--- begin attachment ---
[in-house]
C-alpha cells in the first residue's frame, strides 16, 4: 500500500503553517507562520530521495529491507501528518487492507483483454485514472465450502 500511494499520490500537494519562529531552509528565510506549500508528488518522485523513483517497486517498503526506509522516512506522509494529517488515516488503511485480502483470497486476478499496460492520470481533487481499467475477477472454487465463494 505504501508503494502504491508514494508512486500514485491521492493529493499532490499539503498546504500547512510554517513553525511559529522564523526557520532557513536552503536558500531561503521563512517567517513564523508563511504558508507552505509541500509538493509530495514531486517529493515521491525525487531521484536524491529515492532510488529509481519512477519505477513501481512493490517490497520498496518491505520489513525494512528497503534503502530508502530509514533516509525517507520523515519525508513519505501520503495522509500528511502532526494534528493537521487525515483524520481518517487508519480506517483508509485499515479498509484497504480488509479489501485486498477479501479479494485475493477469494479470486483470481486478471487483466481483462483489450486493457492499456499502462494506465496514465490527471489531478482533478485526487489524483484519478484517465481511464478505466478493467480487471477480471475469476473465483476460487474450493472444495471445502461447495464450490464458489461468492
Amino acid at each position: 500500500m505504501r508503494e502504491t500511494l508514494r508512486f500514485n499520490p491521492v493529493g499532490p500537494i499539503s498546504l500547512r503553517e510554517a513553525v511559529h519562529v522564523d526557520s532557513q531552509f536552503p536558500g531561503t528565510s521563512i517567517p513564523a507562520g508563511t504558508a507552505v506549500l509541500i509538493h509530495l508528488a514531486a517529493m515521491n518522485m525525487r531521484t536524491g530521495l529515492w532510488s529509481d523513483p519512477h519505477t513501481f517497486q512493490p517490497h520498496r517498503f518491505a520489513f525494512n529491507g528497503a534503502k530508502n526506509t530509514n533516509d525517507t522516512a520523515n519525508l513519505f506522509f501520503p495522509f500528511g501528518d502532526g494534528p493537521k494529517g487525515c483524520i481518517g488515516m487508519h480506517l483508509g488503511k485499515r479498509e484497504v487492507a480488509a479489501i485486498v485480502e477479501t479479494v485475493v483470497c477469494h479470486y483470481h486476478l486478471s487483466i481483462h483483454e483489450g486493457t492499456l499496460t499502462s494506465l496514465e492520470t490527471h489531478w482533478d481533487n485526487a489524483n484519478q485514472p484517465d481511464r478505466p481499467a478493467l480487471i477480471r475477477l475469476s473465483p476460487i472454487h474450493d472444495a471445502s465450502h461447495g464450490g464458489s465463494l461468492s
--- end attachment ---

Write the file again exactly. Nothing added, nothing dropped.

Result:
[in-house]
C-alpha cells in the first residue's frame, strides 16, 4: 500500500503553517507562520530521495529491507501528518487492507483483454485514472465450502 500511494499520490500537494519562529531552509528565510506549500508528488518522485523513483517497486517498503526506509522516512506522509494529517488515516488503511485480502483470497486476478499496460492520470481533487481499467475477477472454487465463494 505504501508503494502504491508514494508512486500514485491521492493529493499532490499539503498546504500547512510554517513553525511559529522564523526557520532557513536552503536558500531561503521563512517567517513564523508563511504558508507552505509541500509538493509530495514531486517529493515521491525525487531521484536524491529515492532510488529509481519512477519505477513501481512493490517490497520498496518491505520489513525494512528497503534503502530508502530509514533516509525517507520523515519525508513519505501520503495522509500528511502532526494534528493537521487525515483524520481518517487508519480506517483508509485499515479498509484497504480488509479489501485486498477479501479479494485475493477469494479470486483470481486478471487483466481483462483489450486493457492499456499502462494506465496514465490527471489531478482533478485526487489524483484519478484517465481511464478505466478493467480487471477480471475469476473465483476460487474450493472444495471445502461447495464450490464458489461468492
Amino acid at each position: 500500500m505504501r508503494e502504491t500511494l508514494r508512486f500514485n499520490p491521492v493529493g499532490p500537494i499539503s498546504l500547512r503553517e510554517a513553525v511559529h519562529v522564523d526557520s532557513q531552509f536552503p536558500g531561503t528565510s521563512i517567517p513564523a507562520g508563511t504558508a507552505v506549500l509541500i509538493h509530495l508528488a514531486a517529493m515521491n518522485m525525487r531521484t536524491g530521495l529515492w532510488s529509481d523513483p519512477h519505477t513501481f517497486q512493490p517490497h520498496r517498503f518491505a520489513f525494512n529491507g528497503a534503502k530508502n526506509t530509514n533516509d525517507t522516512a520523515n519525508l513519505f506522509f501520503p495522509f500528511g501528518d502532526g494534528p493537521k494529517g487525515c483524520i481518517g488515516m487508519h480506517l483508509g488503511k485499515r479498509e484497504v487492507a480488509a479489501i485486498v485480502e477479501t479479494v485475493v483470497c477469494h479470486y483470481h486476478l486478471s487483466i481483462h483483454e483489450g486493457t492499456l499496460t499502462s494506465l496514465e492520470t490527471h489531478w482533478d481533487n485526487a489524483n484519478q485514472p484517465d481511464r478505466p481499467a478493467l480487471i477480471r475477477l475469476s473465483p476460487i472454487h474450493d472444495a471445502s465450502h461447495g464450490g464458489s465463494l461468492s